Small-scale Biorefining

C.L.M. de Visser (Editor), R. van Ree (Editor)

Research output: Book/ReportReportProfessional

Abstract

One promising way to accelerate the market implementation of integrated biorefineries is to promote small (regional) biorefinery initiatives. Small-scale biorefineries require relatively low initial investments, and therefore are often lacking the financing problems that larger facilities face. They are potentially able to make use of available local resources and involve stakeholders and product markets that create a common foundation for joint development and market deployment. Furthermore, by using modular and transportable units, the refinery process potentially can be operated at several locations, increasing their operation window, and therefore their market competitiveness. Small-scale biorefinery processes seem to be specifically interesting for the efficient and sustainable valorisation for relatively wet agro-crops (grass, beets, maize, etc.), agro-residues (leaves/foliage), food processing residues and aquatic biomass (microalgae, duckweed, etc.).
Original languageEnglish
Place of PublicationWageningen
PublisherWageningen University & Research
Number of pages62
DOIs
Publication statusPublished - 2016

Fingerprint

biorefining
markets
processing residues
common markets
unit process
beets
microalgae
food processing
funding
stakeholders
leaves
grasses
corn
biomass
crops

Keywords

  • biorefinery
  • biobased economy
  • resource utilization
  • biomass conversion
  • techniques
  • residual streams
  • economies of scale
  • case studies

Cite this

de Visser, C. L. M., & van Ree, R. (Eds.) (2016). Small-scale Biorefining. Wageningen: Wageningen University & Research. https://doi.org/10.18174/405718
de Visser, C.L.M. (Editor) ; van Ree, R. (Editor). / Small-scale Biorefining. Wageningen : Wageningen University & Research, 2016. 62 p.
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de Visser, CLM & van Ree, R (eds) 2016, Small-scale Biorefining. Wageningen University & Research, Wageningen. https://doi.org/10.18174/405718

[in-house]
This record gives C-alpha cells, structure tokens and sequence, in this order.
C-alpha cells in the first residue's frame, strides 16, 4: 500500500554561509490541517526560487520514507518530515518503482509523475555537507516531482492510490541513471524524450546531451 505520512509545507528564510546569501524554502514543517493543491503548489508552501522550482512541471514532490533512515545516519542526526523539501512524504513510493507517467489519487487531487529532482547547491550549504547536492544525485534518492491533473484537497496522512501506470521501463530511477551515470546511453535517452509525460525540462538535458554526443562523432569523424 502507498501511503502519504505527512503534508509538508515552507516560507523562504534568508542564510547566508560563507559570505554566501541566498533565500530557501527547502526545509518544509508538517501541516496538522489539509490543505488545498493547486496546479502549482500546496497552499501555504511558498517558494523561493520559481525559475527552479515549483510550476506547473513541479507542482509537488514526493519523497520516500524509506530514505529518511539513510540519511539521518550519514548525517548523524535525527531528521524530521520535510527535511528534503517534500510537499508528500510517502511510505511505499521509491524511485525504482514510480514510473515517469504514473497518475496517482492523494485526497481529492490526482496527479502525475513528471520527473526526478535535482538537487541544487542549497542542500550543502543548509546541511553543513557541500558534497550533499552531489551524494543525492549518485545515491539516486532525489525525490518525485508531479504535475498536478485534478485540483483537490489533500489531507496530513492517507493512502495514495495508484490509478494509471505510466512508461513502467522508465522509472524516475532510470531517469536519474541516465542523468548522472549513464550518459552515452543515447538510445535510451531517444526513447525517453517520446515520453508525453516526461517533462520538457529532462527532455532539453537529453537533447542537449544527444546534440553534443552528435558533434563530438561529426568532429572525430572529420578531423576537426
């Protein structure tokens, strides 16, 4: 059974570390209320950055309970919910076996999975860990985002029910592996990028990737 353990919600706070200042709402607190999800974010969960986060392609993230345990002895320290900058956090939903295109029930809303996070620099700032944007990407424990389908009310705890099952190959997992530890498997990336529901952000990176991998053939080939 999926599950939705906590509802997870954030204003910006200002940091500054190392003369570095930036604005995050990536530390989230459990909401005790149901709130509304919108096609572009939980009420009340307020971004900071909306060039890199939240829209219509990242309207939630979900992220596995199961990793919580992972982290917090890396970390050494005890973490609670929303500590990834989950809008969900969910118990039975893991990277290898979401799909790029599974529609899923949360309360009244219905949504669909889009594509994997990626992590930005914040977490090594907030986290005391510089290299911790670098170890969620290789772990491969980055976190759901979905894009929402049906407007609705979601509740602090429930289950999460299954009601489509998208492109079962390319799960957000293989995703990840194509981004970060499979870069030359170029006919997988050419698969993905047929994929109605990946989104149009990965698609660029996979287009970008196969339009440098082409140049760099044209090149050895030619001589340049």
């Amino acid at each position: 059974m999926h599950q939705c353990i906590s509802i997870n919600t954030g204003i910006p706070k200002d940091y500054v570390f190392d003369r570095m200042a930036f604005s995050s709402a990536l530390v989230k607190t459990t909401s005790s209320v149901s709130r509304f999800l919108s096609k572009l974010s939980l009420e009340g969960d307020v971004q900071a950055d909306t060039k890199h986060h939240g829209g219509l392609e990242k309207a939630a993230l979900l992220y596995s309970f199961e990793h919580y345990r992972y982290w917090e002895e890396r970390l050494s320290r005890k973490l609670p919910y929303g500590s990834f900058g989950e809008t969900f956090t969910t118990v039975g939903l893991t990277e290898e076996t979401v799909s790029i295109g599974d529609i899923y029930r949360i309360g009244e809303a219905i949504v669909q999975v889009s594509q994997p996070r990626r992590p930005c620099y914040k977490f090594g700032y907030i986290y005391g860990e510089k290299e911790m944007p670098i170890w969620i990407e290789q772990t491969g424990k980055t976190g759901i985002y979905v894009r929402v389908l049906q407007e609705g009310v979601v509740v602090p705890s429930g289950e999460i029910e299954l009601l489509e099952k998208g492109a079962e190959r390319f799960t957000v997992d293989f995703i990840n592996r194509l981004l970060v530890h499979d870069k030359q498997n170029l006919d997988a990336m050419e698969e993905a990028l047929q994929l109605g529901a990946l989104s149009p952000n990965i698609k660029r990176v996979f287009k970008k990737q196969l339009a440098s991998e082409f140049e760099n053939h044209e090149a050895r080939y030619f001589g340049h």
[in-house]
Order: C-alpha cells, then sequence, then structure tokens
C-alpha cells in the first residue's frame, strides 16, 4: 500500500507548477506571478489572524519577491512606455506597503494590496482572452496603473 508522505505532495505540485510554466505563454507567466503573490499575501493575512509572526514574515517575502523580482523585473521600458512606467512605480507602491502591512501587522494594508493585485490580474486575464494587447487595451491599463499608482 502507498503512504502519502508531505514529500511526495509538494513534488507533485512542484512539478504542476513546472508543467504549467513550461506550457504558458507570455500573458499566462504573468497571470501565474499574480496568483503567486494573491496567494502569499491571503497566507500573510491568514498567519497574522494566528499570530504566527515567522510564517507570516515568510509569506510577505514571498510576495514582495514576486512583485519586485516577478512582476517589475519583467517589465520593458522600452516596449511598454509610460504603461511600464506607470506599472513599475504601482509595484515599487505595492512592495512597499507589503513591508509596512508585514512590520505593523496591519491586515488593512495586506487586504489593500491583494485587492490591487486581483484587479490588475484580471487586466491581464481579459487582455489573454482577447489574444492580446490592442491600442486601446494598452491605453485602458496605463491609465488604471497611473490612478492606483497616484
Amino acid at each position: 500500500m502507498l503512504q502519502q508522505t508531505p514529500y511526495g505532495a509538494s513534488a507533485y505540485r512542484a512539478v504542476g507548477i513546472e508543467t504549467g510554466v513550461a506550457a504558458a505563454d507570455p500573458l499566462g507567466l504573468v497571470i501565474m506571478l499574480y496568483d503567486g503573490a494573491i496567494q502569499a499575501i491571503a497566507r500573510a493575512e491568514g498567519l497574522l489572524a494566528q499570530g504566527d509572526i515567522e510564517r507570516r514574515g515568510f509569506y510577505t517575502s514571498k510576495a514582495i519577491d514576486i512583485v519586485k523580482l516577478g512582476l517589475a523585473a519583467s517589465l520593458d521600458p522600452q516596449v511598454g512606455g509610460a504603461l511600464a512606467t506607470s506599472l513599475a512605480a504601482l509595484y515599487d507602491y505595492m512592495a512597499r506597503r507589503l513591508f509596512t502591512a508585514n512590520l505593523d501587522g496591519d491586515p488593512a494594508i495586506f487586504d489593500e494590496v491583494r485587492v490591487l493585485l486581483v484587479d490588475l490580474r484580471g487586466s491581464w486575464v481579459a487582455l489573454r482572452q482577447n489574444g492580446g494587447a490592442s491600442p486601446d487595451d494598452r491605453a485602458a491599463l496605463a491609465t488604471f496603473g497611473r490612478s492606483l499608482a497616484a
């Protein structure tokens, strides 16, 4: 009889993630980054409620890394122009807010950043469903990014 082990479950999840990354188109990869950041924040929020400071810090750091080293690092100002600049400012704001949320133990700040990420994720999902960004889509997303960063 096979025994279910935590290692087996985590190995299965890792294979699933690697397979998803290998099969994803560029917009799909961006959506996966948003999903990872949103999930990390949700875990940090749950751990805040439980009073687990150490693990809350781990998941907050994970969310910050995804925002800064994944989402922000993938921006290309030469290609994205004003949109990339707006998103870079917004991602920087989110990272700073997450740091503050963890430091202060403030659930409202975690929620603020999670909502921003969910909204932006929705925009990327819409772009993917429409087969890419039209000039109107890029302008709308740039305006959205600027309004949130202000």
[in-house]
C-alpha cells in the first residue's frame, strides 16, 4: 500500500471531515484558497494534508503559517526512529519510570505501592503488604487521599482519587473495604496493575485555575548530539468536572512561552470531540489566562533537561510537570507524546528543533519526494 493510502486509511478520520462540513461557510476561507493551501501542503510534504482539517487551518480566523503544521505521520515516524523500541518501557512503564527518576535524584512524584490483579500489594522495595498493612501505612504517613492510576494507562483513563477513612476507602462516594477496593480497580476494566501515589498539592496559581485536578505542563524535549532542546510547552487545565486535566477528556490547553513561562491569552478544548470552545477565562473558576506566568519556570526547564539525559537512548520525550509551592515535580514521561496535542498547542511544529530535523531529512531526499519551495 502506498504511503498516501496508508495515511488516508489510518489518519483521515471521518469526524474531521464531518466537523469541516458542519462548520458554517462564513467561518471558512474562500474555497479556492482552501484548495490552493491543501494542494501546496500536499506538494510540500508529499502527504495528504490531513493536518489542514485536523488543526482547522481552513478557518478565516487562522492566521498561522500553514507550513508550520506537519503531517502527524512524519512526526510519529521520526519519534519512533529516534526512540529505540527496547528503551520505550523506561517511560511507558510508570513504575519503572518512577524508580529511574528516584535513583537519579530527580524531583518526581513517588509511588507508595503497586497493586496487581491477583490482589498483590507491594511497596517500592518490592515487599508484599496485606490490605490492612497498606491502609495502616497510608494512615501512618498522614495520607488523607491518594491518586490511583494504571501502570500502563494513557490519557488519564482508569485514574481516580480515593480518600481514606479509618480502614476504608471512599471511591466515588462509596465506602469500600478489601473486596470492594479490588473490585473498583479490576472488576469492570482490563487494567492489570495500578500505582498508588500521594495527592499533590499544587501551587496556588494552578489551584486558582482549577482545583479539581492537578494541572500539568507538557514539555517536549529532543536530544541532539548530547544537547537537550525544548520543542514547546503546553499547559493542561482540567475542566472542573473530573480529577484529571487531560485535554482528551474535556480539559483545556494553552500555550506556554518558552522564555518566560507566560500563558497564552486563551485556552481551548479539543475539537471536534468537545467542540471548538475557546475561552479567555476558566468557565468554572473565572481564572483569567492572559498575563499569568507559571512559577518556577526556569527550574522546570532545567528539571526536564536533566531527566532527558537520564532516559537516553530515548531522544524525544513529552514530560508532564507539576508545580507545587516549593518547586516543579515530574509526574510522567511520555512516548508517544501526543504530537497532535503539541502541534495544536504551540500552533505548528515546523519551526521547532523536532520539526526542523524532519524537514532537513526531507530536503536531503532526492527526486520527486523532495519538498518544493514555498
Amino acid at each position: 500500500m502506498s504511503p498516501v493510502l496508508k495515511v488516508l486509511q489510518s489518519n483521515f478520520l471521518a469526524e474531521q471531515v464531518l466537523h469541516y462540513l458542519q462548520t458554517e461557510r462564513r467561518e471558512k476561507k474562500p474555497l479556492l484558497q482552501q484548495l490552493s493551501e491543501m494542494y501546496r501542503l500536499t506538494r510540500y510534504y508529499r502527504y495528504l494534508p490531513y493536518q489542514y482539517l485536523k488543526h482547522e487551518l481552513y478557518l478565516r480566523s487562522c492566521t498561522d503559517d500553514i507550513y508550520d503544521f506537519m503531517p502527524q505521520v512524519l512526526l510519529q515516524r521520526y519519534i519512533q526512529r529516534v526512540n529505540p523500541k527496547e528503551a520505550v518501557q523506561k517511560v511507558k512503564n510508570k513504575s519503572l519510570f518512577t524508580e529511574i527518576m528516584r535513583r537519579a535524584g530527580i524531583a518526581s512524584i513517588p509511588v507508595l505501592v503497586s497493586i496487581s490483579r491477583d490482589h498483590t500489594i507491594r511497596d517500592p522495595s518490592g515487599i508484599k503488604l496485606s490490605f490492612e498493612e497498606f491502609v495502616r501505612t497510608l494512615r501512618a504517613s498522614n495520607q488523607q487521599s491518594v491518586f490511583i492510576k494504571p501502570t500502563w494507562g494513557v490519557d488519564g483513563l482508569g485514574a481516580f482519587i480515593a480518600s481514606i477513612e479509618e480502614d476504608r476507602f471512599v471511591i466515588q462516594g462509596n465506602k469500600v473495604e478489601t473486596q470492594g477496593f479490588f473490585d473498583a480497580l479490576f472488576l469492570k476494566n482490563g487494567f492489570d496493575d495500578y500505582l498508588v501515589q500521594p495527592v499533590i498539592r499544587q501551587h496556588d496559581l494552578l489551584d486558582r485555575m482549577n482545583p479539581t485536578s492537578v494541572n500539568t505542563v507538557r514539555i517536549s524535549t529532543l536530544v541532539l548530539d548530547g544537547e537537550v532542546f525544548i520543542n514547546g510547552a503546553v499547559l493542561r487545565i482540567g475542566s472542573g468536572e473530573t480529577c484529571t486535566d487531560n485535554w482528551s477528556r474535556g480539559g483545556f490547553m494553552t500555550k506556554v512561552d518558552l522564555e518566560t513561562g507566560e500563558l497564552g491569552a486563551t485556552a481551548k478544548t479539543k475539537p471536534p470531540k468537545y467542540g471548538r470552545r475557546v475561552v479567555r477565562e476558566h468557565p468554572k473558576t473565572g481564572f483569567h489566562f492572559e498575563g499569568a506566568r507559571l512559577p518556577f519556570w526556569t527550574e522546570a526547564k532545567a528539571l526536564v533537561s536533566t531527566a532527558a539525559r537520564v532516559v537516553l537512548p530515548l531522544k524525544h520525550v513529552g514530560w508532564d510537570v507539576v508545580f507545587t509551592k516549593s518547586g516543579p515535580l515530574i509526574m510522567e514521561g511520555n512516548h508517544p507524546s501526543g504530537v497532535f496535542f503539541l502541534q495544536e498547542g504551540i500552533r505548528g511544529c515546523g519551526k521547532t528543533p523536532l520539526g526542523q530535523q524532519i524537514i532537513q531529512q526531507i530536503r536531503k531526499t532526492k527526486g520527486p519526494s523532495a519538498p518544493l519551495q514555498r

Small-scale Biorefining. / de Visser, C.L.M. (Editor); van Ree, R. (Editor).

Wageningen : Wageningen University & Research, 2016. 62 p.

Research output: Book/ReportReportProfessional

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AB - One promising way to accelerate the market implementation of integrated biorefineries is to promote small (regional) biorefinery initiatives. Small-scale biorefineries require relatively low initial investments, and therefore are often lacking the financing problems that larger facilities face. They are potentially able to make use of available local resources and involve stakeholders and product markets that create a common foundation for joint development and market deployment. Furthermore, by using modular and transportable units, the refinery process potentially can be operated at several locations, increasing their operation window, and therefore their market competitiveness. Small-scale biorefinery processes seem to be specifically interesting for the efficient and sustainable valorisation for relatively wet agro-crops (grass, beets, maize, etc.), agro-residues (leaves/foliage), food processing residues and aquatic biomass (microalgae, duckweed, etc.).

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de Visser CLM, (ed.), van Ree R, (ed.). Small-scale Biorefining. Wageningen: Wageningen University & Research, 2016. 62 p. https://doi.org/10.18174/405718